p1050461There. I really was in a deeply cynical mood. Terrible!

The orchard restored my sense of calm for a moment….

Until I was confronted by some giant wicker pods, just podding around.  All so meaningful.

But the apples, in all their varieties, were really beautiful,

And the calm simplicity of the stone sundial at the centre of this serene orchard garden showed really how to create a relationship between the man made and the natural.  And we remembered the underplanting of fritillaries and pheasants eye narcissus that filled this grass in the spring.p1050469Yew hedges are being cut back and restored, a sight I always like.p1050471

Other glimpses of the garden:p1050480 p1050481 p1050482 p1050483

The long border is one of the most delicately and skilfully planted that I’ve seen in years, really. I don’t know who the head gardener is responsible for this, but he or she deserves recognition. p1050484 p1050485 p1050486 p1050488 p1050490 p1050491 p1050492 p1050495 p1050497 p1050498 p1050501

Inside the chapel:p1050504

I am obsessed with this cushion on the chapel chairs:
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The house is oaky and dusty and dreamy:p1050514 p1050518

And I love the huge allotments across from the main gates.p1050535

Back home, we walked in the beautiful afternoon sunlight, with autumn pregnant in the cooling air.p1050539 p1050540 p1050541 p1050546 p1050547 p1050548 p1050549 p1050552 p1050553 p1050555 p1050557 p1050564

Mavis and her boyfriend Lewis had the best weekend of all.p1050569 p1050570 p1050573 p1050574 p1050576 p1050577 p1050585 p1050587

Saturday evening we were at home. Sunday was a sparkling day and we made another walk around the valley that morning. Everything glowed. I adore this time of year.p1050592 p1050593 p1050596 p1050597 p1050598

We had lunch in the garden, in real heat; amazing for the time of year. I snapped a photo and only realised later that Will and Brandon look like a presidential security detail, slightly incongruous amongst the dahlias.
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Another stroll around the village after lunch.p1050655 p1050658 p1050660 p1050661 p1050663 p1050669 p1050670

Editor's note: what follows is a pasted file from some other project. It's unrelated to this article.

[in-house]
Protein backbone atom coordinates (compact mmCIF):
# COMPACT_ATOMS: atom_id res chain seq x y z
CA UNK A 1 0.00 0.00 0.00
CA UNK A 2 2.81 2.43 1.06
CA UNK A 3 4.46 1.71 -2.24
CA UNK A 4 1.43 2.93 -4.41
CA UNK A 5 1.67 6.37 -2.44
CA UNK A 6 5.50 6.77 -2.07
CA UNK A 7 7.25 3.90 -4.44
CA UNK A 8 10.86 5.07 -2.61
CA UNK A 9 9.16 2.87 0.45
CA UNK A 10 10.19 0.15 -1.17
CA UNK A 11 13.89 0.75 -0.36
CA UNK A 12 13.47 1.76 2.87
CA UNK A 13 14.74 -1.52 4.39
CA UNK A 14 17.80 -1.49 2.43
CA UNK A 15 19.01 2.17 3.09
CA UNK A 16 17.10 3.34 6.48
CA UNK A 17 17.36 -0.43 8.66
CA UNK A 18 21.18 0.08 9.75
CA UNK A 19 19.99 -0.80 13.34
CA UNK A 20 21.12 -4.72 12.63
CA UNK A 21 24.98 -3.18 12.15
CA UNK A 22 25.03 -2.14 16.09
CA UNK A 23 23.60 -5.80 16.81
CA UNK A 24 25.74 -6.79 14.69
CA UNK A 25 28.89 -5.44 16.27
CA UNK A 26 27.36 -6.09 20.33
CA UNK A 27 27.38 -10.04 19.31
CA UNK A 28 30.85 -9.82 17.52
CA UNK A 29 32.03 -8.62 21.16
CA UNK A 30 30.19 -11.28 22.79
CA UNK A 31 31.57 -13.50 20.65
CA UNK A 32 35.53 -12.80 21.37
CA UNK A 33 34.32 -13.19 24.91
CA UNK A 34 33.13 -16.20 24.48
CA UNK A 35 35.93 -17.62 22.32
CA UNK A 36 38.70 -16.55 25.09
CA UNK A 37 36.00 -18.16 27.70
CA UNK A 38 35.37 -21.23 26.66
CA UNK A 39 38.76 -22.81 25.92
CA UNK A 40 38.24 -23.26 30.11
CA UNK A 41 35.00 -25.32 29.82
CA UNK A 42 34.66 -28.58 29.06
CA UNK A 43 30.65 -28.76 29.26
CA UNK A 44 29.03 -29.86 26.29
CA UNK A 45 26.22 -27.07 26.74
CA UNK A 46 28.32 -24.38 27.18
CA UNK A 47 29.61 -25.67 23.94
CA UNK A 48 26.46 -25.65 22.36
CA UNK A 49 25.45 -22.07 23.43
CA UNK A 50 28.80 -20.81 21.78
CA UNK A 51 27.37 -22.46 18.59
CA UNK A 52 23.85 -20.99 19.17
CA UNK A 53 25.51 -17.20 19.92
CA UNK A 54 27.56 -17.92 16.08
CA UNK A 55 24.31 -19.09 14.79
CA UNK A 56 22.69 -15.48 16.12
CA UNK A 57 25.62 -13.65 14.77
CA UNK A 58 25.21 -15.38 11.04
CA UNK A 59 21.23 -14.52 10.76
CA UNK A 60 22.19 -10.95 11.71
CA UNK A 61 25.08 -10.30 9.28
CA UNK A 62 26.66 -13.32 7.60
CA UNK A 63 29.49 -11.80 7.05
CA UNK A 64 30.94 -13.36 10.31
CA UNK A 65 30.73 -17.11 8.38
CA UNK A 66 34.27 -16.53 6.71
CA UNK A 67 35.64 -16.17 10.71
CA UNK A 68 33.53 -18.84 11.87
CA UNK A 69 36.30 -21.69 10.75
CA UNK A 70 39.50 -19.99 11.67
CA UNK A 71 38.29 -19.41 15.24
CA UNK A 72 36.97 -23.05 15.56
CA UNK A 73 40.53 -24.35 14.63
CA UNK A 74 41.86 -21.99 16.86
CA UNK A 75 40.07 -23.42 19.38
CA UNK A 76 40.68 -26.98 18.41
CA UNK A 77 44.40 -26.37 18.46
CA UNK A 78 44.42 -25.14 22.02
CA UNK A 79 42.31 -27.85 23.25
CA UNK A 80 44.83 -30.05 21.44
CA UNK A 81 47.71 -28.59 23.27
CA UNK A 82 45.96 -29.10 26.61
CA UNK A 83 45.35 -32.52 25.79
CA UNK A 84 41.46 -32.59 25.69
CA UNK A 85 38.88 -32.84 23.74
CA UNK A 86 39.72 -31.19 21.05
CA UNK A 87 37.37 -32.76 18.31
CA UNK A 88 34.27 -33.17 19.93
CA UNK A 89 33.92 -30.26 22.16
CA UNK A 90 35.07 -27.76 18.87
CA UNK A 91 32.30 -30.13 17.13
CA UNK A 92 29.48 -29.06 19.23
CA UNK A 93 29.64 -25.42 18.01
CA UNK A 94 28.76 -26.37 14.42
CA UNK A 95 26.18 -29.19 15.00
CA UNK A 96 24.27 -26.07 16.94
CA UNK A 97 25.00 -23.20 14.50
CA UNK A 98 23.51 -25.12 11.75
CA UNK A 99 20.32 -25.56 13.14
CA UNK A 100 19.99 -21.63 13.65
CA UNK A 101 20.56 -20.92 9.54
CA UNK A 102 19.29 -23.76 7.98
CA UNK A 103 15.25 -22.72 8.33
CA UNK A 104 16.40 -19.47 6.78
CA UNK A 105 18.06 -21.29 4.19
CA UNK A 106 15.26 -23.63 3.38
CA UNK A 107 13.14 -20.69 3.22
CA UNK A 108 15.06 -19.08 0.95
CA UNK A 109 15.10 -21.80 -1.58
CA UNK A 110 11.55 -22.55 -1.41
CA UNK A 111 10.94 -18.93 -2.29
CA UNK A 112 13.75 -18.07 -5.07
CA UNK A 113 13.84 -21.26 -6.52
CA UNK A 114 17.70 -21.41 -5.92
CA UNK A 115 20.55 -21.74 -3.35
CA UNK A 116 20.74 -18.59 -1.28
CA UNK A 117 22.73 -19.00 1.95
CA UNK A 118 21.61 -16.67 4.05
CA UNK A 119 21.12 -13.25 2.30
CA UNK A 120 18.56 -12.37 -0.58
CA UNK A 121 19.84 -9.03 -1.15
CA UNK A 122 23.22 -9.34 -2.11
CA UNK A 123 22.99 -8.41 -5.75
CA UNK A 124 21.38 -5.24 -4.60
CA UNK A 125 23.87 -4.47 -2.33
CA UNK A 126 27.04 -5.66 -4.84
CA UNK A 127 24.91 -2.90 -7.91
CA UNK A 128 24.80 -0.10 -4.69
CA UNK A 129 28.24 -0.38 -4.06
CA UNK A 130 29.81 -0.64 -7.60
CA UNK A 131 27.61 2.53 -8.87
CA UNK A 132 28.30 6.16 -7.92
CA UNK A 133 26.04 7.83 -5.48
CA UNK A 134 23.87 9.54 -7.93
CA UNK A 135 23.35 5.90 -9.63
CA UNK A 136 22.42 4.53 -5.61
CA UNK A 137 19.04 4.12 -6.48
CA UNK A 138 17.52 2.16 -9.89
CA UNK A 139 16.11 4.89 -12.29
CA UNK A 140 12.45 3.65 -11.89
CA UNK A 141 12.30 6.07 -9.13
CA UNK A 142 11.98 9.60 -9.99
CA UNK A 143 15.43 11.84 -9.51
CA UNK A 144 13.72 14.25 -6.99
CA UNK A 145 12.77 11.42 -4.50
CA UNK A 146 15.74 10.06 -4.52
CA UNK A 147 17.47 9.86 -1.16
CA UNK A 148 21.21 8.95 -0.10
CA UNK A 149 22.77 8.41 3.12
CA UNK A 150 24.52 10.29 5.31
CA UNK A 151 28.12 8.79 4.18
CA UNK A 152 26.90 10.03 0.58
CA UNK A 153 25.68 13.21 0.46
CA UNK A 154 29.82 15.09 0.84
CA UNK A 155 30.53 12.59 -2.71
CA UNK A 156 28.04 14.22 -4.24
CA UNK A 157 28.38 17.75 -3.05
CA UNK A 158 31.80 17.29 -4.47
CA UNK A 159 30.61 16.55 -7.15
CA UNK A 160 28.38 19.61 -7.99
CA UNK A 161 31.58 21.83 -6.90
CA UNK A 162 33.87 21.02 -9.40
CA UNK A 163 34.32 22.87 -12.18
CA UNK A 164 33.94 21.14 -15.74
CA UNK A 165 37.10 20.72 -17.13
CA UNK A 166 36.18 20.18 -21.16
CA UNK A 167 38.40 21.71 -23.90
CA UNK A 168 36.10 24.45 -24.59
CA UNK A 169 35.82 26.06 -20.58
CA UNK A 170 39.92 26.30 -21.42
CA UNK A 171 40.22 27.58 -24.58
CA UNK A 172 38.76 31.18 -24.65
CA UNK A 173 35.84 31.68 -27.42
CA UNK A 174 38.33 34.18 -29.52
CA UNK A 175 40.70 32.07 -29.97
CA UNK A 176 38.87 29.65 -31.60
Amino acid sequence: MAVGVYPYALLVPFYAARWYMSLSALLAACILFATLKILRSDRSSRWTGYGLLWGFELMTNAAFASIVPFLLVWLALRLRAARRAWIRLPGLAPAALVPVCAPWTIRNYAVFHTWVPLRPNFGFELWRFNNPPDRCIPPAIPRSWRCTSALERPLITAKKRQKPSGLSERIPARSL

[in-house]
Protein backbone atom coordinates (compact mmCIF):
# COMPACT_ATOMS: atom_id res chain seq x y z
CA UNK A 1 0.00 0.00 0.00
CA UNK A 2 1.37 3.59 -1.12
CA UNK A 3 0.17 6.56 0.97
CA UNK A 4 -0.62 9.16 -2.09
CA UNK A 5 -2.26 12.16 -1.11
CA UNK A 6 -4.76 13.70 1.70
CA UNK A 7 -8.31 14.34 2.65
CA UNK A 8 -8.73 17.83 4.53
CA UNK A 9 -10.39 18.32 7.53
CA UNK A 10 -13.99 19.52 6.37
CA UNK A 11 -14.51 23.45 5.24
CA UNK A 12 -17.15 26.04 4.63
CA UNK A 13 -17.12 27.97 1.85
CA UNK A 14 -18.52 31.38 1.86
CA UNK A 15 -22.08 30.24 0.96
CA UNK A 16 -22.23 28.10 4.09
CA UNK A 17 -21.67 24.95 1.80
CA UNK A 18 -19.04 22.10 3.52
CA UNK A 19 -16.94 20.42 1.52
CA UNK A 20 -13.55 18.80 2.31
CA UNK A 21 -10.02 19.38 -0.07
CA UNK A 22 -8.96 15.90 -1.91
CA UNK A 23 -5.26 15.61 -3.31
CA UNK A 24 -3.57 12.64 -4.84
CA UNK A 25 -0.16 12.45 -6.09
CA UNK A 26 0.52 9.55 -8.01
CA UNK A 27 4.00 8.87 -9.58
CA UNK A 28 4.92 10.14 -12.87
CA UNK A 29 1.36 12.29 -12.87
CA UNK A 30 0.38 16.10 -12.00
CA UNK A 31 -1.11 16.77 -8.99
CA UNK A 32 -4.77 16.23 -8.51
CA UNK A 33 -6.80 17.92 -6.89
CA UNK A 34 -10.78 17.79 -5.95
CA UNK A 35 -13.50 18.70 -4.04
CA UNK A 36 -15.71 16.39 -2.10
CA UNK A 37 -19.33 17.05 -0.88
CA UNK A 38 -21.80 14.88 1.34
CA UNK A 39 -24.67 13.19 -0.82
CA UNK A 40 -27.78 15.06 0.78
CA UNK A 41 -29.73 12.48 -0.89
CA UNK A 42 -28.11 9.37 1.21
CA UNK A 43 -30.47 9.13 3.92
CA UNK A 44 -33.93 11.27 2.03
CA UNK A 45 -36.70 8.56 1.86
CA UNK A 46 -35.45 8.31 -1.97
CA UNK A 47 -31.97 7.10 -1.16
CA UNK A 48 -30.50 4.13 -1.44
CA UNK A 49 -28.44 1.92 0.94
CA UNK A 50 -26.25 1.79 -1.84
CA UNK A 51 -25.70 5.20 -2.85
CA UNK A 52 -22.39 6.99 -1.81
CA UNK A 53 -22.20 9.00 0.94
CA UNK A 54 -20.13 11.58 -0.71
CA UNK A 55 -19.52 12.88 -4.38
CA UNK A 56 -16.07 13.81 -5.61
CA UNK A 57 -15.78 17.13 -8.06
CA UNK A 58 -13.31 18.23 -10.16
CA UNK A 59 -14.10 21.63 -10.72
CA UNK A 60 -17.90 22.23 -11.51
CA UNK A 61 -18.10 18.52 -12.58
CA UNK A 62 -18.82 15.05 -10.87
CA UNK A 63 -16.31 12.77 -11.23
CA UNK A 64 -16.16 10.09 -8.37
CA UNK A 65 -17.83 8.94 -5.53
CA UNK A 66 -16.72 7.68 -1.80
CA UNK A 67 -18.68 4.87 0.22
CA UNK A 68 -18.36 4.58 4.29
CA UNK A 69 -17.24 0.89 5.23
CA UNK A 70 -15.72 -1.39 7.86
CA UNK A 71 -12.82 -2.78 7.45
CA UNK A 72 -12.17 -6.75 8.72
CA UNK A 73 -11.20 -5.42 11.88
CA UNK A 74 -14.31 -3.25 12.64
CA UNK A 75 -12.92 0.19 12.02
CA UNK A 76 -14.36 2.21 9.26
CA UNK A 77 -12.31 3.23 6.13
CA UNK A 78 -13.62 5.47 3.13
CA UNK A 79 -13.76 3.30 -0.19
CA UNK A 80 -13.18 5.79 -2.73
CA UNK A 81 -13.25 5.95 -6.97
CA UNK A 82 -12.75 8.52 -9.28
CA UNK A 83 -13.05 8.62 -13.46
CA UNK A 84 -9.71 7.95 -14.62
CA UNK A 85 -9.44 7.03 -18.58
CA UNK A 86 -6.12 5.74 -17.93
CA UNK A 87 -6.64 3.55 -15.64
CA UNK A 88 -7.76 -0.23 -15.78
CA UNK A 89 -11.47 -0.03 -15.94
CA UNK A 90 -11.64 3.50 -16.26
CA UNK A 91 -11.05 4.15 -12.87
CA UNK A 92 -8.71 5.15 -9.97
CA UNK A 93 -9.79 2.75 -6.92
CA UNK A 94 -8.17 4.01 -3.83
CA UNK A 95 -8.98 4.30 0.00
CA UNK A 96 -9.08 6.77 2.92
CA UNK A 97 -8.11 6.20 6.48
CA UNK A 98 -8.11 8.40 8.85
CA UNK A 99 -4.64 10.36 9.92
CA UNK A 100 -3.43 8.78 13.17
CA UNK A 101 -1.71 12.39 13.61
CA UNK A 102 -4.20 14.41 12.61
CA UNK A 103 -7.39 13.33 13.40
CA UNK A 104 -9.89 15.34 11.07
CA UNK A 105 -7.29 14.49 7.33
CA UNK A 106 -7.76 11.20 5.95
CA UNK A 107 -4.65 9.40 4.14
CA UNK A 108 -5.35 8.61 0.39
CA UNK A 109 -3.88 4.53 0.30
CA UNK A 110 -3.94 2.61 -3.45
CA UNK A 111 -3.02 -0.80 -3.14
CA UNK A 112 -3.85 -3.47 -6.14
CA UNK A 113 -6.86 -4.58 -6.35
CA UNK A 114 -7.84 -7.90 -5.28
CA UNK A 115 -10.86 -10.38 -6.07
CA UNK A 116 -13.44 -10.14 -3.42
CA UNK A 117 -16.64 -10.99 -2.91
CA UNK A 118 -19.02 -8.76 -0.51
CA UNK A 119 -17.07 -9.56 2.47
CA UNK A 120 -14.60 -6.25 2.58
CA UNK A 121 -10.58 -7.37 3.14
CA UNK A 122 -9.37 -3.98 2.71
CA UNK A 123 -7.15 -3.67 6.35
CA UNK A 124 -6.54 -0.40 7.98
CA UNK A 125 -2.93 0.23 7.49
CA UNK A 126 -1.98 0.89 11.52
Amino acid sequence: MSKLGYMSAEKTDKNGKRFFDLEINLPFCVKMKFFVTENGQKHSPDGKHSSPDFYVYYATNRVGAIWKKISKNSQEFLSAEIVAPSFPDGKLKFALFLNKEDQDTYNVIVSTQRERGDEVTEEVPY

And then it was time for Mavis to say goodbye to Lewis. for a little while. p1050672 p1050674 p1050675 p1050676

On Sunday night we were all tired. Mavis slept by the aga all evening and Charlie and I had an early supper and headed up to bed at a ridiculously early hour (actually, you can never go to bed too early on a Sunday or a Monday night, I’ve decided). The next day, bright and early, I was heading to Devon for two days’ of looking at new projects, all of which was exciting, and only tonight did I head up the train from Tiverton Parkway speeding back to London. That bit of Devon I don’t know so well, and it is very beautiful, and very unspoiled. No contemporary art installations, I would say. And that is why the blog is a little late this week.

Charlie and I are off to Lisbon on Friday, a trip we were meant to make the weekend that – at very short notice – Mavis coincidentally arrived. At the last minute we couldn’t go – I got laid low in bed with genuinely insane flu, that kept me grounded for 10 days. So we re-planned the trip for what seemed like an age away, and now it’s here. Isn’t it crazy how time flies.  But no more so than if you are Mavis. I thought you’d like to see a little photo of her and Charlie that first weekend.


And with that, good night, have a lovely rest of the week… how nice that tomorrow is already Wednesday, and that you are not, as usual, reading this blog on a Monday morning, drinking your coffee and pondering the whole week ahead.